Friday, August 5, 2011

general recap, week 2

we went to the shooting range this week, it was pretty scary but actually kind of fun too? I did pretty well during the day, twice my farthest shot from the target dot in the center was 5cm which is pretty decent for my first time. once i shot at the wrong target (hey, what do you want, i confused the words "up" and "down"). I shot at the bottom target and so did the girl after me so i'm not sure how many out of 5 i got because you couldn't tell who shot what. my commander told us both 3/5 but i think i did better, of course ;). at night i got 5/5.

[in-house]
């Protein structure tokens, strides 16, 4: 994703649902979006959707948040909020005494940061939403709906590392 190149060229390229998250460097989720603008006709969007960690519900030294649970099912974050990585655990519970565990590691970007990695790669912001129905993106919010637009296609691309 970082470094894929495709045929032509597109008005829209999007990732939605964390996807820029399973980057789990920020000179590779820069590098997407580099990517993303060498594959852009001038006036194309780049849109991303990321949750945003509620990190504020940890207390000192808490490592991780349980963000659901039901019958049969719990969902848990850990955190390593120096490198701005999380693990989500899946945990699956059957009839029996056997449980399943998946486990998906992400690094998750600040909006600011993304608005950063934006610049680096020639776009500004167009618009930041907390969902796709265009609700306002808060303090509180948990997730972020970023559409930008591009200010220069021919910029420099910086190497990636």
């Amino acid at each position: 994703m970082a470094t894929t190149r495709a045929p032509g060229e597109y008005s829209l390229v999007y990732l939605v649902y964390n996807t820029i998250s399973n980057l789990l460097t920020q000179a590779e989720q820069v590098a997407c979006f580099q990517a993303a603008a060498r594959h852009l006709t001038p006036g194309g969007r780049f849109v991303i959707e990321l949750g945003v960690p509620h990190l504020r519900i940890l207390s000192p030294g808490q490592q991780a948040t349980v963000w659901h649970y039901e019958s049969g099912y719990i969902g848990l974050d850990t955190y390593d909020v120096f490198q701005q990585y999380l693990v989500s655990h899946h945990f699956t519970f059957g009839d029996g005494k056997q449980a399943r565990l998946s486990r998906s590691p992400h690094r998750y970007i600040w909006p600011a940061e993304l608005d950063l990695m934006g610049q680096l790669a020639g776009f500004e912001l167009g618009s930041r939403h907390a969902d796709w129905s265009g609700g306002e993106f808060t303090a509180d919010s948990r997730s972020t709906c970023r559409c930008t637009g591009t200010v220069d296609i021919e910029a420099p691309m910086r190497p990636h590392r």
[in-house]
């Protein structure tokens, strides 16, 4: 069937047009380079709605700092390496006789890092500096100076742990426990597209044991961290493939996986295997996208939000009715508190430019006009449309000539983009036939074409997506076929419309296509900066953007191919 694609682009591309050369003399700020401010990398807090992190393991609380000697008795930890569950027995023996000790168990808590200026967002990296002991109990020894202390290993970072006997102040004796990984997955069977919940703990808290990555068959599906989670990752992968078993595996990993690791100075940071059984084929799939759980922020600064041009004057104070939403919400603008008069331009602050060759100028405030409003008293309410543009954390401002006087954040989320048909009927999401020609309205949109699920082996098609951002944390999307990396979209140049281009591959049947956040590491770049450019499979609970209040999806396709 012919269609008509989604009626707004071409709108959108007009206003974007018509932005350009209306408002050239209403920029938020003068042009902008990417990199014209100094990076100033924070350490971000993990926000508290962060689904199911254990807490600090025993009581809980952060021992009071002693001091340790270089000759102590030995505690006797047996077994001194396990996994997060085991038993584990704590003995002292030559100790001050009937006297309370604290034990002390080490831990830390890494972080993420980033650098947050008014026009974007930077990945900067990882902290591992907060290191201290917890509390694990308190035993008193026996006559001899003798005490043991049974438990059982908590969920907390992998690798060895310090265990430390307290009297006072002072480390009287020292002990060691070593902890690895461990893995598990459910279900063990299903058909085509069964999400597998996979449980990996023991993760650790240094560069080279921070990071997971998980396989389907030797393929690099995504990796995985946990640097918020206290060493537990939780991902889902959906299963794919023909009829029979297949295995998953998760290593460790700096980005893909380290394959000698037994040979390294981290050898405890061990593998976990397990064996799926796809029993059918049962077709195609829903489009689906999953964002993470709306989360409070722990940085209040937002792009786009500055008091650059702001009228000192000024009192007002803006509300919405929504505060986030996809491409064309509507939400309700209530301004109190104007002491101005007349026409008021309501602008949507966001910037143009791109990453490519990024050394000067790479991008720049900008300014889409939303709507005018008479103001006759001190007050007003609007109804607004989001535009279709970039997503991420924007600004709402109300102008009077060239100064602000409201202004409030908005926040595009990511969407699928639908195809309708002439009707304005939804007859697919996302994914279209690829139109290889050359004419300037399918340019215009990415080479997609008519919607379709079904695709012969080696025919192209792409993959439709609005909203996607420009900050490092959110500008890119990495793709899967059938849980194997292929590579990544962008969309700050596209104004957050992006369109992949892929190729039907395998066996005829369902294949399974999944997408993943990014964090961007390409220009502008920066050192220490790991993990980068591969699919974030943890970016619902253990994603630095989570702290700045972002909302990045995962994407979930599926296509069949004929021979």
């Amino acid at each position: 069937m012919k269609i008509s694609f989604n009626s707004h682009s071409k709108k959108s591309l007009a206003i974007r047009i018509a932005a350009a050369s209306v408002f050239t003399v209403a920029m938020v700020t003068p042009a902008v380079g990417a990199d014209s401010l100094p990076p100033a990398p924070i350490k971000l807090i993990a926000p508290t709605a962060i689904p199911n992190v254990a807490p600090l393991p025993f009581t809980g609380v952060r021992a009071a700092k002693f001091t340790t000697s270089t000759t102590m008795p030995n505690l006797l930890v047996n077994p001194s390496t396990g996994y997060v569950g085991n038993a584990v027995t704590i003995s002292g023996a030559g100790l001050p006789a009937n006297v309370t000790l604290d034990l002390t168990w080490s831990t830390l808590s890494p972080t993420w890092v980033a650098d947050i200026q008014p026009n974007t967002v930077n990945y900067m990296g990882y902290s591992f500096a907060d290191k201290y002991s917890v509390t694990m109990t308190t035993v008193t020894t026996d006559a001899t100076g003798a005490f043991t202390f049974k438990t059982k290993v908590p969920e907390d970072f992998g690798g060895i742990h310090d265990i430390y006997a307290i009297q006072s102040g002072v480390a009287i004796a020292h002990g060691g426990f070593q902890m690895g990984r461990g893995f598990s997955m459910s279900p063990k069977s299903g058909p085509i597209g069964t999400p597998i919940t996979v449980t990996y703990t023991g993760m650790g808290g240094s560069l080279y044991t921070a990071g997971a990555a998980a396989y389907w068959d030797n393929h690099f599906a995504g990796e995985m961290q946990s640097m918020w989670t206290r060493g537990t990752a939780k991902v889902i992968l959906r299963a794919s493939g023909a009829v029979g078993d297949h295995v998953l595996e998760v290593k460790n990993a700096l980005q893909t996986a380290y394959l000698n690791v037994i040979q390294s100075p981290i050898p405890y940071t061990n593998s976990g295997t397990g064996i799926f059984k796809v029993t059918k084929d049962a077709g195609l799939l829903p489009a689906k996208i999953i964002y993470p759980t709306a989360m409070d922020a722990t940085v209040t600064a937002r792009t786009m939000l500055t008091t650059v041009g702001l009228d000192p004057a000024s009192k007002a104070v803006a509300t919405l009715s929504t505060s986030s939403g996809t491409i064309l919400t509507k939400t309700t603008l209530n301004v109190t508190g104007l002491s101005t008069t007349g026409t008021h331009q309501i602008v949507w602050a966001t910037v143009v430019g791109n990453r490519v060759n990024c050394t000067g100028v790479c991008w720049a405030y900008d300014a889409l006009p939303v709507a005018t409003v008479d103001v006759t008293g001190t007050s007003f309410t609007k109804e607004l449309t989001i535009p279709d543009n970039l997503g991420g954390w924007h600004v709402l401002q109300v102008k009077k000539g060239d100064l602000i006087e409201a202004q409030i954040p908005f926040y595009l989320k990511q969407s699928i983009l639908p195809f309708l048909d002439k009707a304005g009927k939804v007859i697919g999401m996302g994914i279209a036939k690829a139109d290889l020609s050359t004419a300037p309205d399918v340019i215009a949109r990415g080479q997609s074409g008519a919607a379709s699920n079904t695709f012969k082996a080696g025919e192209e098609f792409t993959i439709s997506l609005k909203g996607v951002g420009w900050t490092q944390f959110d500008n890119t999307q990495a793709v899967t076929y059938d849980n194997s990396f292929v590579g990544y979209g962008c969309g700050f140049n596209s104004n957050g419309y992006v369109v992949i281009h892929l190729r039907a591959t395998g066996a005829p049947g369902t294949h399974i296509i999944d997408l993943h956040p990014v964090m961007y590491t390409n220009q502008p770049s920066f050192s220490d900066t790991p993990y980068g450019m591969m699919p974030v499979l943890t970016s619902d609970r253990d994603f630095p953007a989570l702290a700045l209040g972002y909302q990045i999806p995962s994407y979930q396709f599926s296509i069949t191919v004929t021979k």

i got to go back first from the shooting range (we were there allll day, early morning until like 11pm, with two other girls in my group and my commander. we got our stuff ready and had our free hour first because one of the three of us had to guard outside the base in the am. turns out i was the lucky winner so i got to wake up 3 hours earlier than everyone and guard at the "trempiato" with my commander. before I went out i had to have a little test during which i learned what to do if someone suspicious was approaching. I didn't realize that no one would actually come from 730am-930am but it was still scary to learn that i first have to say something in arabic, then twice in hebrew, then if they continue to come forward i have to shoot two bullets in the air and if they continue then shoot at their legs and if they continue then, yea, you get it. scary stuff...good thing no one came. Also had to make sure that no soldiers were hitchhiking from the bus stop because it's illegal. might sound silly to you but it's quite typical to hitchhike here. besides that i basically just bonded with my commander for two hours, she's adorable i love her.